In 2016, the U.S. had one of its most contentious elections ever.

Trump vs. Hillary was unlike anything I’d ever seen… Donald Trump chanted “lock her up.” Hillary called Donald’s supporters “deplorables.”

The two were very far apart ideologically, too…

Trump wanted to build a wall. Hillary was in favor of immigration to the U.S. Trump wanted to cut regulations to fuel economic growth. Hillary believed “smart” regulations would do the trick. Trump wanted to scrap trade deals. Hillary wanted to continue them.

Wall Street hates political uncertainty. And the 2016 presidential election was full of it.

That’s why U.S. stocks were relatively unchanged leading up to the 2016 presidential election. But after the election, the market soared.

The S&P 500 rose 39% over the next 22 months. That’s because Trump’s victory removed political uncertainty… Investors knew what would happen going forward.

This statement will probably alienate everyone—Democrats and Republicans alike. But I think the market would have rallied no matter who won the election. Different sectors might have rallied if Hillary won… But either way, the overall market was going up.

At the Daily, we’re always looking for money-making opportunities. And taking advantage of short-term market fears for long-term gains is one of them.

You see, we’re seeing a similar situation to the 2016 U.S. election playing out abroad.

Political uncertainty is roiling this country. The exchange-traded fund (ETF) that tracks it is trading at two-year lows. And it’s now one of the cheapest countries on the market.

But here’s the thing…

Once the country’s contentious presidential election is over, we think the market will recover and zoom higher—regardless of who wins. That’s a win-win proposition for us.

Brazilian Drama

Heading into its October 7 presidential election, Brazil’s democracy is in shambles.

With 207.4 million citizens, Brazil is the second-largest country in the Western Hemisphere. It also has the world’s eighth-largest economy based on GDP.

That makes Brazil a major player on the global stage. But the country hasn’t had a steady leader since Luiz Inácio Lula da Silva left office in 2011.

Sensing his country’s plight, the popular leader decided to run for president again. But there’s one problem: He’s serving a 12-year prison sentence for corruption. (The Brazilian Senate also impeached his successor, Dilma Rousseff, in 2016.)

Despite that, Lula was the front-runner until he pulled out of the race last week after Brazil’s Supreme Court ruled he was ineligible.

On September 6, an attacker stabbed the current front-runner, far-right candidate Jair Bolsonaro, in the abdomen during a rally. Doctors expect Bolsonaro to recover from his near-fatal wounds. But he’s now facing an uphill battle.

A motley crew of four other contenders from the left and right round out the fray. Polls suggest that no candidate has the outright majority required to win Brazil’s presidency in the first vote. So pollsters expect a runoff between the top two candidates.

We don’t know who will win Brazil’s presidential election—and it’s not really our business. What we do know is that the political chaos is rattling the country’s markets… and that’s a chance to buy Brazil on the cheap.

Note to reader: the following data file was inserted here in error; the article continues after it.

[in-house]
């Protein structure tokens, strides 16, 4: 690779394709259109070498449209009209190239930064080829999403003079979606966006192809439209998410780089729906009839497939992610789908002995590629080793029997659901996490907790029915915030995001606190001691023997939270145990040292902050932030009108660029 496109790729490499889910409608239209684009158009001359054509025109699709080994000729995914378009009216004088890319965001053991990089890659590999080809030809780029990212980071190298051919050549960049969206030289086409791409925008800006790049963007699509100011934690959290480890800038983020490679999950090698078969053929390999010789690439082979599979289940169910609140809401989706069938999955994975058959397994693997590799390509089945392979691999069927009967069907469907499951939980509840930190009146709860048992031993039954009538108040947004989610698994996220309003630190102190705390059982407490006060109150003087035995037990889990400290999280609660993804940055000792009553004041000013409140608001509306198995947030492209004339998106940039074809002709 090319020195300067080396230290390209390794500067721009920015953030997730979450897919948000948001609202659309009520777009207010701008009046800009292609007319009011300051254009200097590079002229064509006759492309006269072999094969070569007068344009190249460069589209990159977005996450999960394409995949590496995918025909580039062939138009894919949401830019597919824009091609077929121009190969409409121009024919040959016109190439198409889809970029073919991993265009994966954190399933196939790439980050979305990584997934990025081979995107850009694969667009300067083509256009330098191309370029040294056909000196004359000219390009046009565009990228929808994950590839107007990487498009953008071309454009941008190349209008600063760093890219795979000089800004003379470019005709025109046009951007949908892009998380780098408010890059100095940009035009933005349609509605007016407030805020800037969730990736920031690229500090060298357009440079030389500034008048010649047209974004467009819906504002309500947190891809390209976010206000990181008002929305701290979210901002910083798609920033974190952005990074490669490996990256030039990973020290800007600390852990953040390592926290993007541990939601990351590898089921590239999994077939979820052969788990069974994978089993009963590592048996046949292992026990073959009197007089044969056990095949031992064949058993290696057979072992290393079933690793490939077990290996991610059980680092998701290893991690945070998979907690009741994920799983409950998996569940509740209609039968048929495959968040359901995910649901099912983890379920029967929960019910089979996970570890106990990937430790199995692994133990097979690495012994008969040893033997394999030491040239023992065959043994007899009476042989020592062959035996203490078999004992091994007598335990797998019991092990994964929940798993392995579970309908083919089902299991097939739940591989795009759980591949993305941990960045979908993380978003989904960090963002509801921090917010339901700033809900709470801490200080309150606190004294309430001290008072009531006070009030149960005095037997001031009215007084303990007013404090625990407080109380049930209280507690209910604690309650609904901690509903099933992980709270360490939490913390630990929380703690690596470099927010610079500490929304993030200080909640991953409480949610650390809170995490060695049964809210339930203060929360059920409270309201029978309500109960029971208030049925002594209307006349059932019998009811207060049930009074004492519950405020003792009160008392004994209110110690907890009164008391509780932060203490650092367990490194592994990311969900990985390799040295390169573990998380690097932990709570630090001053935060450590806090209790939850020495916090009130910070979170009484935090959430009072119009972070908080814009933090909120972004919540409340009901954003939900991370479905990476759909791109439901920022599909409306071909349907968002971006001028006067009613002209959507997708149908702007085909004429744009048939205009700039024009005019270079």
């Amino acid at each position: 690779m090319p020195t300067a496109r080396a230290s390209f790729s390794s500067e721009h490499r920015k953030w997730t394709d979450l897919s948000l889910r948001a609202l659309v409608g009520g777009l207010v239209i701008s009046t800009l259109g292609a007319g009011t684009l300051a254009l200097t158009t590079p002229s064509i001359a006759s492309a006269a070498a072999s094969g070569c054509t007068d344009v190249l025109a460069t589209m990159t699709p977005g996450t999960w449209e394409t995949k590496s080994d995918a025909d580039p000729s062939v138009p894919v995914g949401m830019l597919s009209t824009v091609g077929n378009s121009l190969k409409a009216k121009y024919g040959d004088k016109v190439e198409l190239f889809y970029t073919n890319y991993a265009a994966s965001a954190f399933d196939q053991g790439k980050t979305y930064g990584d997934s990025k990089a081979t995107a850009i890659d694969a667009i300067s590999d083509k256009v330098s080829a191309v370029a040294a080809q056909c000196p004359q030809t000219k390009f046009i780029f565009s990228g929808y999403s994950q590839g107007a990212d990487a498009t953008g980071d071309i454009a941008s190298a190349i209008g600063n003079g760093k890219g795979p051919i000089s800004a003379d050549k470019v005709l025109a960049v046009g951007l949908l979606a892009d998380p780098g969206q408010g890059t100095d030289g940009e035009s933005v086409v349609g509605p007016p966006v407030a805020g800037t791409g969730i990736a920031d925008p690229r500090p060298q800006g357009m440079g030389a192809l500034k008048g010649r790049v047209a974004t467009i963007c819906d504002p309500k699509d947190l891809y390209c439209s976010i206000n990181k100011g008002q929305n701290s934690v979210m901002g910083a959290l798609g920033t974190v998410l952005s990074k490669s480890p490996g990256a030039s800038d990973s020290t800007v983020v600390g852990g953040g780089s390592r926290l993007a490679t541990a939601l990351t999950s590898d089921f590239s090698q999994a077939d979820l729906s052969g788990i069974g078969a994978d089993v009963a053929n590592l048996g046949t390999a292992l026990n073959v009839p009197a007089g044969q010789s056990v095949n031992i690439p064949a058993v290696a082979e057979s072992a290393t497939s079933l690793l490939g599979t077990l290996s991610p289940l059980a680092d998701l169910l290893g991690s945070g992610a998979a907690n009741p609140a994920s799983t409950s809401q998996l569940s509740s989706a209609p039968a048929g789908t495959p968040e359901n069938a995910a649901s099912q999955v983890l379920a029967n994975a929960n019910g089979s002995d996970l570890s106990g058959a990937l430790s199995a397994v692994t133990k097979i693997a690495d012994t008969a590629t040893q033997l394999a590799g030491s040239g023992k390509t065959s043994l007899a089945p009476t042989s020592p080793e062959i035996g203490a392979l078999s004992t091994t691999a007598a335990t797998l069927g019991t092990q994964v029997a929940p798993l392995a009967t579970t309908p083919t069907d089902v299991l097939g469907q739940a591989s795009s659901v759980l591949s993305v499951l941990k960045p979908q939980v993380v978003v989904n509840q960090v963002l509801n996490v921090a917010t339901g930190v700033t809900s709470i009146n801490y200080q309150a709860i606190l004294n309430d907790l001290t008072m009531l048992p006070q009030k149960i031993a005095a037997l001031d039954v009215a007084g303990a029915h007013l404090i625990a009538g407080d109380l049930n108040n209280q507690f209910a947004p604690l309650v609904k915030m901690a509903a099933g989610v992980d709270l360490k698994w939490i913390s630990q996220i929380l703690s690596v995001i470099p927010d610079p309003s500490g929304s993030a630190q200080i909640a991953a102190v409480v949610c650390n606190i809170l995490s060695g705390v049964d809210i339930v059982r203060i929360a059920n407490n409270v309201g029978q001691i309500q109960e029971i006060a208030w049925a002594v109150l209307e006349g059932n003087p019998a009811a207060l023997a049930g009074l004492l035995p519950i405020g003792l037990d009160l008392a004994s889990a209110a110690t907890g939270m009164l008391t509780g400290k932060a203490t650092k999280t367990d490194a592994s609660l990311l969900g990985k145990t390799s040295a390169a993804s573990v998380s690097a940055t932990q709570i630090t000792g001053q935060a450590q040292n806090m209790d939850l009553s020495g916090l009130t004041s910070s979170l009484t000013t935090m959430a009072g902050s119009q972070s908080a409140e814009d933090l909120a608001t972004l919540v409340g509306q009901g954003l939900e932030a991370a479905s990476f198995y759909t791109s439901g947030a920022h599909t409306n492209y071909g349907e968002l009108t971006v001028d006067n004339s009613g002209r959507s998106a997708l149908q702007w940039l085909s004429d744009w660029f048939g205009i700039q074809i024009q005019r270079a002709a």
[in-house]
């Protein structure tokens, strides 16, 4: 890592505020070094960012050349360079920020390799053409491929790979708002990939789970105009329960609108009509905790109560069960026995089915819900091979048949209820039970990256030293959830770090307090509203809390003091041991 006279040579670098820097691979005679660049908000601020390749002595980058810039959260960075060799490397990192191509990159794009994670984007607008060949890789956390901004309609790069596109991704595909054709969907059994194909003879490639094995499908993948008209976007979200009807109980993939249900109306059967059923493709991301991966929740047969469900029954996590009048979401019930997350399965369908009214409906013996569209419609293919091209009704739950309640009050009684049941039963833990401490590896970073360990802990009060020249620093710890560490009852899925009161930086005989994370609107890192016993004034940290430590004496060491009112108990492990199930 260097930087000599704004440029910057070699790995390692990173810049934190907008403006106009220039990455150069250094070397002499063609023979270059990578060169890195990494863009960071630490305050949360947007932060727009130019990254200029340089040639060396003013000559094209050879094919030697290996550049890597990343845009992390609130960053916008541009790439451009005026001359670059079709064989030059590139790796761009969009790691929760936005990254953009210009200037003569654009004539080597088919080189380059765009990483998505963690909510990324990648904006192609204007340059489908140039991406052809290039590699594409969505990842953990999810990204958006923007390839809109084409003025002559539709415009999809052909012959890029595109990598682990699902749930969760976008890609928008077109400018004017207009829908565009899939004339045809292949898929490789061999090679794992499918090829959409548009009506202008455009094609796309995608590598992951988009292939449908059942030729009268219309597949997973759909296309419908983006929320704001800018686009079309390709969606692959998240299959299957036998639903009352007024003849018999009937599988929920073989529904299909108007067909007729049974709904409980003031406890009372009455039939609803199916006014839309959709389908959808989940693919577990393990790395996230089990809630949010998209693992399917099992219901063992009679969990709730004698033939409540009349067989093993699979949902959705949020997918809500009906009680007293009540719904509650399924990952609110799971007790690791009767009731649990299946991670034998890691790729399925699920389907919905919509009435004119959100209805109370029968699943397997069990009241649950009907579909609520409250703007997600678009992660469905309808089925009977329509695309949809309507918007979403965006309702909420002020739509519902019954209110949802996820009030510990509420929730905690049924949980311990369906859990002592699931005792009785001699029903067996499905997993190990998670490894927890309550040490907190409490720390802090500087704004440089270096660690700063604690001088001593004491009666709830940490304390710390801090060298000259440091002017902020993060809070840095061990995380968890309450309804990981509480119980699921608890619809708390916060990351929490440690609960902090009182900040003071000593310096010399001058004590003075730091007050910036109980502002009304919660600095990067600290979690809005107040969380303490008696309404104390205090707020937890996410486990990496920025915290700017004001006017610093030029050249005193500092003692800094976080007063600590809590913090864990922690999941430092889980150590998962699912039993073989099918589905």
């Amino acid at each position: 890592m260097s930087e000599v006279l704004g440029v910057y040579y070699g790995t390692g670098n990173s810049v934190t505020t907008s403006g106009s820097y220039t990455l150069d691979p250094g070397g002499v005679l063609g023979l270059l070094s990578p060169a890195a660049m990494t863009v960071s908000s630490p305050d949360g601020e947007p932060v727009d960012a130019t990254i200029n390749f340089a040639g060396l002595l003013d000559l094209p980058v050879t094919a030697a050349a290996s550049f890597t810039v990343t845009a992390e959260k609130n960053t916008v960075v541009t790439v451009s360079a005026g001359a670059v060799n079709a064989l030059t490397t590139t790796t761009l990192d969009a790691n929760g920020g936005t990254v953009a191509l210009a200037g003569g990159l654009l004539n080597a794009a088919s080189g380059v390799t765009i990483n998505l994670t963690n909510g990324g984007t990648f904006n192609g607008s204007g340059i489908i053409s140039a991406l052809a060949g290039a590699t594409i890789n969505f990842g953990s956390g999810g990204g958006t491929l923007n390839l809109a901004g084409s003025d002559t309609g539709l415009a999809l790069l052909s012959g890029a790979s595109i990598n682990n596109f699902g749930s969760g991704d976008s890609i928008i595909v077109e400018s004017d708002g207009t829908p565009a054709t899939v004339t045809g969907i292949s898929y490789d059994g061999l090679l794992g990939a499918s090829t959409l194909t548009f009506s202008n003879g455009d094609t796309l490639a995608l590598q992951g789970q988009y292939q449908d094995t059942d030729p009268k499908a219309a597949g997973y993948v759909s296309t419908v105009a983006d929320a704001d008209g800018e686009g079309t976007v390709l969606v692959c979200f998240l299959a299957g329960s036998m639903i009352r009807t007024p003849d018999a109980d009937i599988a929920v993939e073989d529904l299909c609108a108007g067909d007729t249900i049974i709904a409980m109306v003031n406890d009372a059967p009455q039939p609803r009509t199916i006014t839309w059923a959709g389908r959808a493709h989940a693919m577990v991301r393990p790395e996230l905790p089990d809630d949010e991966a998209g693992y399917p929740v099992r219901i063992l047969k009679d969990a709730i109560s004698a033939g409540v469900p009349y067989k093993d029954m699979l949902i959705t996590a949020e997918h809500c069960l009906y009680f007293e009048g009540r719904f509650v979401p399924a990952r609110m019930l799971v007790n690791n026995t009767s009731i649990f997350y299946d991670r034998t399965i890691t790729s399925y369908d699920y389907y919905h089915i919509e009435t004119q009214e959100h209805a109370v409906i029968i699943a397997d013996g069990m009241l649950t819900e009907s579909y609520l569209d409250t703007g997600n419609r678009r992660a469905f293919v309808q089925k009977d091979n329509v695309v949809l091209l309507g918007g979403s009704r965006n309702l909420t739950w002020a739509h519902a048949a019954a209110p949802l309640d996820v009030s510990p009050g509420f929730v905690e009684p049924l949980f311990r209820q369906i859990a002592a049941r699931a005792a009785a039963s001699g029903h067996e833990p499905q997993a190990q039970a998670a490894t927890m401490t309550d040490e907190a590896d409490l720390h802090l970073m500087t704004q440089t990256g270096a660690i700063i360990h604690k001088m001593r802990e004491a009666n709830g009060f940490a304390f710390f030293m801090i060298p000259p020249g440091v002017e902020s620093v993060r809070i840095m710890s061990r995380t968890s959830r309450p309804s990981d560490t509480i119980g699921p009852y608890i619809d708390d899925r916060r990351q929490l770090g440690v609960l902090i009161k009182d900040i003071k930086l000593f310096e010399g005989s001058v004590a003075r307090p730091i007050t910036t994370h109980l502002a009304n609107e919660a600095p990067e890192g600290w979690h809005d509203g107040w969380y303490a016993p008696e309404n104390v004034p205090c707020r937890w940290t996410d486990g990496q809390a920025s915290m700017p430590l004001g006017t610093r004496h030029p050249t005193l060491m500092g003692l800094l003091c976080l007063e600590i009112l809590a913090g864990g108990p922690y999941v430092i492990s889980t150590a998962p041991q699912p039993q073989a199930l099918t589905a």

Brazil Is on Sale

Take a look at the chart of the VanEck Vectors Brazil Small-Cap ETF (BRF). It holds a basket of smaller Brazilian companies that mostly do their business at home.

As you can see, these companies have suffered during this time of political uncertainty. BRF is down 36% from its January high.

It’s also the cheapest country ETF on the market… at least based on its price-to-earnings (P/E) ratio. (The P/E ratio measures how much investors are paying for each dollar of current profits.)

BRF has a P/E ratio of 4.7. The small-cap U.S. iShares Russell 2000 ETF (IWM) trades at a P/E ratio of 27. So the Brazilian ETF trades at an 83% discount to its U.S. peer.

Here’s why that makes Brazil a deal…

According to a 2016 study by financial firm Star Capital Investments, the average annual real return (inflation-adjusted) of world markets over the past 40 years has been around 6%.

If you buy a country’s ETF when its P/E ratio is less than 10, you can expect a real return of 12% over the next 10 years… That’s more than double the average.

Here’s What We’re Betting On…

Once the election settles in late October, Brazilians will have more clarity about their political future. And the market should rally.

In the short-term, we could see a quick 20% bounce like we saw with IWM after the 2016 U.S. election.

If Brazil’s market rises to its historical valuations… we could see a long-term rise of 347% in the next three to five years.

I like the odds of Brazil’s election resolving peacefully in the next couple of months. But there’s always risk when trying to bottom-pick cheap ETFs.

If the election drags on and there’s blood in the streets, the market could drop further. But we think that possibility is remote. rates the political risk of every country on a scale of 1 (low) to 7 (high). Brazil’s score is on the low end at 2.

Buying countries when their markets are cheap has proven to be a successful long-term strategy. But it can take a few years to play out.

As always, do your homework. And never invest more than you can afford to lose.


Nick Rokke
Analyst, The Palm Beach Daily


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